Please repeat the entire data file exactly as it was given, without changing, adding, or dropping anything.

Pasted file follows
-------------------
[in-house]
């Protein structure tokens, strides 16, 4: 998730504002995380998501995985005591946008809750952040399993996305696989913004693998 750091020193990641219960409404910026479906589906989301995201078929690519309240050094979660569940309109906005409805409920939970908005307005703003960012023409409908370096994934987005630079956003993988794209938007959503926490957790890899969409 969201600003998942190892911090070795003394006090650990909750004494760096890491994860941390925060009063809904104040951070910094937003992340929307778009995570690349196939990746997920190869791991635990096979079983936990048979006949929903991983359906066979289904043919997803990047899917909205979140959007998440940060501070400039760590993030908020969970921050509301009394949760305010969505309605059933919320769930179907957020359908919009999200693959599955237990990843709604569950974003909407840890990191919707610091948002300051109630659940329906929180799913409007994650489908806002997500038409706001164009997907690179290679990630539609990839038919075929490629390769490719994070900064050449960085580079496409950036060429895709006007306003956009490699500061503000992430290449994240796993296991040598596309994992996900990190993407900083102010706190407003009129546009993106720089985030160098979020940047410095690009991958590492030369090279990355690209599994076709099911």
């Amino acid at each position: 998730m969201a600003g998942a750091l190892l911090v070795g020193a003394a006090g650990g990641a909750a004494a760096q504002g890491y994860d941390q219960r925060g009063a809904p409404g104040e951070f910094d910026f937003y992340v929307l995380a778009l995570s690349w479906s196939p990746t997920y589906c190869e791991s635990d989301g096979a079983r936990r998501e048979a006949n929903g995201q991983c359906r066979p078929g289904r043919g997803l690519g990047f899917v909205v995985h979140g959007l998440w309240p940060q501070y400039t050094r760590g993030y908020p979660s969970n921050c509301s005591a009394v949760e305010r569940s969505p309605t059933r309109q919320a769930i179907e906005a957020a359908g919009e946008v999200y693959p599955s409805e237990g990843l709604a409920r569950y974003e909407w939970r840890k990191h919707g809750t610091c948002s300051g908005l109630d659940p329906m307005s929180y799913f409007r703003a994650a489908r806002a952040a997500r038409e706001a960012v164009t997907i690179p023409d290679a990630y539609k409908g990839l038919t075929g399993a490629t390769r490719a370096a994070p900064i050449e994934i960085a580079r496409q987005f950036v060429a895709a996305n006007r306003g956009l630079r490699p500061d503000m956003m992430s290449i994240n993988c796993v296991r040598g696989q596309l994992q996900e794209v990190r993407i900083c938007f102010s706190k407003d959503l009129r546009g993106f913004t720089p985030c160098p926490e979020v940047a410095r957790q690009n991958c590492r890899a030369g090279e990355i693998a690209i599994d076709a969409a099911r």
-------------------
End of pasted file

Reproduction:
[in-house]
């Protein structure tokens, strides 16, 4: 998730504002995380998501995985005591946008809750952040399993996305696989913004693998 750091020193990641219960409404910026479906589906989301995201078929690519309240050094979660569940309109906005409805409920939970908005307005703003960012023409409908370096994934987005630079956003993988794209938007959503926490957790890899969409 969201600003998942190892911090070795003394006090650990909750004494760096890491994860941390925060009063809904104040951070910094937003992340929307778009995570690349196939990746997920190869791991635990096979079983936990048979006949929903991983359906066979289904043919997803990047899917909205979140959007998440940060501070400039760590993030908020969970921050509301009394949760305010969505309605059933919320769930179907957020359908919009999200693959599955237990990843709604569950974003909407840890990191919707610091948002300051109630659940329906929180799913409007994650489908806002997500038409706001164009997907690179290679990630539609990839038919075929490629390769490719994070900064050449960085580079496409950036060429895709006007306003956009490699500061503000992430290449994240796993296991040598596309994992996900990190993407900083102010706190407003009129546009993106720089985030160098979020940047410095690009991958590492030369090279990355690209599994076709099911």
């Amino acid at each position: 998730m969201a600003g998942a750091l190892l911090v070795g020193a003394a006090g650990g990641a909750a004494a760096q504002g890491y994860d941390q219960r925060g009063a809904p409404g104040e951070f910094d910026f937003y992340v929307l995380a778009l995570s690349w479906s196939p990746t997920y589906c190869e791991s635990d989301g096979a079983r936990r998501e048979a006949n929903g995201q991983c359906r066979p078929g289904r043919g997803l690519g990047f899917v909205v995985h979140g959007l998440w309240p940060q501070y400039t050094r760590g993030y908020p979660s969970n921050c509301s005591a009394v949760e305010r569940s969505p309605t059933r309109q919320a769930i179907e906005a957020a359908g919009e946008v999200y693959p599955s409805e237990g990843l709604a409920r569950y974003e909407w939970r840890k990191h919707g809750t610091c948002s300051g908005l109630d659940p329906m307005s929180y799913f409007r703003a994650a489908r806002a952040a997500r038409e706001a960012v164009t997907i690179p023409d290679a990630y539609k409908g990839l038919t075929g399993a490629t390769r490719a370096a994070p900064i050449e994934i960085a580079r496409q987005f950036v060429a895709a996305n006007r306003g956009l630079r490699p500061d503000m956003m992430s290449i994240n993988c796993v296991r040598g696989q596309l994992q996900e794209v990190r993407i900083c938007f102010s706190k407003d959503l009129r546009g993106f913004t720089p985030c160098p926490e979020v940047a410095r957790q690009n991958c590492r890899a030369g090279e990355i693998a690209i599994d076709a969409a099911r």